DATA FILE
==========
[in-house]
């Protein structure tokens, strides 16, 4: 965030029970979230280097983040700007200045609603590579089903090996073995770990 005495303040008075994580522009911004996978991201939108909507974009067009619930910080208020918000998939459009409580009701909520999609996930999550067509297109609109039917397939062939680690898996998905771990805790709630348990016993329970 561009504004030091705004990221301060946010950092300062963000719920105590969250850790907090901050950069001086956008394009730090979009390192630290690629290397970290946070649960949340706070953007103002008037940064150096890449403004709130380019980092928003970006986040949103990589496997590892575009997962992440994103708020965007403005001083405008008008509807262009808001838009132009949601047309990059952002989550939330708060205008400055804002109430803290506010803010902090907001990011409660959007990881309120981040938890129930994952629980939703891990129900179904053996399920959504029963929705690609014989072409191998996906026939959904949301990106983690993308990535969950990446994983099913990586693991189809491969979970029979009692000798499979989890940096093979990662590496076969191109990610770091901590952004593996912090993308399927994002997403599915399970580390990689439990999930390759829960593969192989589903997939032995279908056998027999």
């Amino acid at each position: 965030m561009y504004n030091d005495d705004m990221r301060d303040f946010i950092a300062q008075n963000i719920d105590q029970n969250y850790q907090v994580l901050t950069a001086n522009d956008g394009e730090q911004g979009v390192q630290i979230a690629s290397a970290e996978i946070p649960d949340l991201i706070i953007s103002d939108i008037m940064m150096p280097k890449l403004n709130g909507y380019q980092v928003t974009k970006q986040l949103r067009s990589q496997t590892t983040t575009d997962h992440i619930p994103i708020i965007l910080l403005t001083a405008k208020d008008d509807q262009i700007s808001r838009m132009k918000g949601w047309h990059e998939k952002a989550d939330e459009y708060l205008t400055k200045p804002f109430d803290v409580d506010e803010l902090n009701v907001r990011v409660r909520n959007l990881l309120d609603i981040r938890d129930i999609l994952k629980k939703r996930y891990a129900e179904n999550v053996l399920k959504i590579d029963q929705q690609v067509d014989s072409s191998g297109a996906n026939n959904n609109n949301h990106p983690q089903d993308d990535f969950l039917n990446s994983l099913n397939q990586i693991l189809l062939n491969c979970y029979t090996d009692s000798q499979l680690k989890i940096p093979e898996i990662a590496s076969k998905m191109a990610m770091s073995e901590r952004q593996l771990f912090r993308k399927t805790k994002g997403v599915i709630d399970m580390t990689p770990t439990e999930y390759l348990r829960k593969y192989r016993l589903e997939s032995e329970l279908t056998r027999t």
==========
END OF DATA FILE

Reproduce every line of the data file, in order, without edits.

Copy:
[in-house]
């Protein structure tokens, strides 16, 4: 965030029970979230280097983040700007200045609603590579089903090996073995770990 005495303040008075994580522009911004996978991201939108909507974009067009619930910080208020918000998939459009409580009701909520999609996930999550067509297109609109039917397939062939680690898996998905771990805790709630348990016993329970 561009504004030091705004990221301060946010950092300062963000719920105590969250850790907090901050950069001086956008394009730090979009390192630290690629290397970290946070649960949340706070953007103002008037940064150096890449403004709130380019980092928003970006986040949103990589496997590892575009997962992440994103708020965007403005001083405008008008509807262009808001838009132009949601047309990059952002989550939330708060205008400055804002109430803290506010803010902090907001990011409660959007990881309120981040938890129930994952629980939703891990129900179904053996399920959504029963929705690609014989072409191998996906026939959904949301990106983690993308990535969950990446994983099913990586693991189809491969979970029979009692000798499979989890940096093979990662590496076969191109990610770091901590952004593996912090993308399927994002997403599915399970580390990689439990999930390759829960593969192989589903997939032995279908056998027999």
């Amino acid at each position: 965030m561009y504004n030091d005495d705004m990221r301060d303040f946010i950092a300062q008075n963000i719920d105590q029970n969250y850790q907090v994580l901050t950069a001086n522009d956008g394009e730090q911004g979009v390192q630290i979230a690629s290397a970290e996978i946070p649960d949340l991201i706070i953007s103002d939108i008037m940064m150096p280097k890449l403004n709130g909507y380019q980092v928003t974009k970006q986040l949103r067009s990589q496997t590892t983040t575009d997962h992440i619930p994103i708020i965007l910080l403005t001083a405008k208020d008008d509807q262009i700007s808001r838009m132009k918000g949601w047309h990059e998939k952002a989550d939330e459009y708060l205008t400055k200045p804002f109430d803290v409580d506010e803010l902090n009701v907001r990011v409660r909520n959007l990881l309120d609603i981040r938890d129930i999609l994952k629980k939703r996930y891990a129900e179904n999550v053996l399920k959504i590579d029963q929705q690609v067509d014989s072409s191998g297109a996906n026939n959904n609109n949301h990106p983690q089903d993308d990535f969950l039917n990446s994983l099913n397939q990586i693991l189809l062939n491969c979970y029979t090996d009692s000798q499979l680690k989890i940096p093979e898996i990662a590496s076969k998905m191109a990610m770091s073995e901590r952004q593996l771990f912090r993308k399927t805790k994002g997403v599915i709630d399970m580390t990689p770990t439990e999930y390759l348990r829960k593969y192989r016993l589903e997939s032995e329970l279908t056998r027999t």